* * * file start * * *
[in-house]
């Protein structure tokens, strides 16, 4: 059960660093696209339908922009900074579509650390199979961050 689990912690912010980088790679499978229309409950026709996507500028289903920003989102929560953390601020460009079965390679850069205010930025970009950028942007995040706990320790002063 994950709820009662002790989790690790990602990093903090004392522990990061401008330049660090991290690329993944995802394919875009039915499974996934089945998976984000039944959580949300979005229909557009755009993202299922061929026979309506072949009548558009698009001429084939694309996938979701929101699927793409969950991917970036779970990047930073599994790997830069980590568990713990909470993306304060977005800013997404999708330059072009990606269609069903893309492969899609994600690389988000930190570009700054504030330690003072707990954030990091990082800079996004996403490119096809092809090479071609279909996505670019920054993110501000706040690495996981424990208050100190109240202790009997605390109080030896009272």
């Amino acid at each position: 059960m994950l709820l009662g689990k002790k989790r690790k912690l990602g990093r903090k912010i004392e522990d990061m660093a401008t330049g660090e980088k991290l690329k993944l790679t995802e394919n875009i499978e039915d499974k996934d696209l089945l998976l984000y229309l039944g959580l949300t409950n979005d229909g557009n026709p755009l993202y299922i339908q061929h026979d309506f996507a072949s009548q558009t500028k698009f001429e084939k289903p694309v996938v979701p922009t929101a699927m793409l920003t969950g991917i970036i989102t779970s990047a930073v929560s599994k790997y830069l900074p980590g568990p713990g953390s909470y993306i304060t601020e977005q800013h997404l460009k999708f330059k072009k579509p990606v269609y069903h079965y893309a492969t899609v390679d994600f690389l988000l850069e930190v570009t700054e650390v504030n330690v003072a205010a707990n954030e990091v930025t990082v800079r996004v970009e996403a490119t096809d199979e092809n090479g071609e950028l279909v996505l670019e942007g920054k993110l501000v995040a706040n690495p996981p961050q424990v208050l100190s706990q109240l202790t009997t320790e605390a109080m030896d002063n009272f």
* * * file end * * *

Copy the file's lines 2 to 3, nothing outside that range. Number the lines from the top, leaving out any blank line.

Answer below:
């Protein structure tokens, strides 16, 4: 059960660093696209339908922009900074579509650390199979961050 689990912690912010980088790679499978229309409950026709996507500028289903920003989102929560953390601020460009079965390679850069205010930025970009950028942007995040706990320790002063 994950709820009662002790989790690790990602990093903090004392522990990061401008330049660090991290690329993944995802394919875009039915499974996934089945998976984000039944959580949300979005229909557009755009993202299922061929026979309506072949009548558009698009001429084939694309996938979701929101699927793409969950991917970036779970990047930073599994790997830069980590568990713990909470993306304060977005800013997404999708330059072009990606269609069903893309492969899609994600690389988000930190570009700054504030330690003072707990954030990091990082800079996004996403490119096809092809090479071609279909996505670019920054993110501000706040690495996981424990208050100190109240202790009997605390109080030896009272």
């Amino acid at each position: 059960m994950l709820l009662g689990k002790k989790r690790k912690l990602g990093r903090k912010i004392e522990d990061m660093a401008t330049g660090e980088k991290l690329k993944l790679t995802e394919n875009i499978e039915d499974k996934d696209l089945l998976l984000y229309l039944g959580l949300t409950n979005d229909g557009n026709p755009l993202y299922i339908q061929h026979d309506f996507a072949s009548q558009t500028k698009f001429e084939k289903p694309v996938v979701p922009t929101a699927m793409l920003t969950g991917i970036i989102t779970s990047a930073v929560s599994k790997y830069l900074p980590g568990p713990g953390s909470y993306i304060t601020e977005q800013h997404l460009k999708f330059k072009k579509p990606v269609y069903h079965y893309a492969t899609v390679d994600f690389l988000l850069e930190v570009t700054e650390v504030n330690v003072a205010a707990n954030e990091v930025t990082v800079r996004v970009e996403a490119t096809d199979e092809n090479g071609e950028l279909v996505l670019e942007g920054k993110l501000v995040a706040n690495p996981p961050q424990v208050l100190s706990q109240l202790t009997t320790e605390a109080m030896d002063n009272f």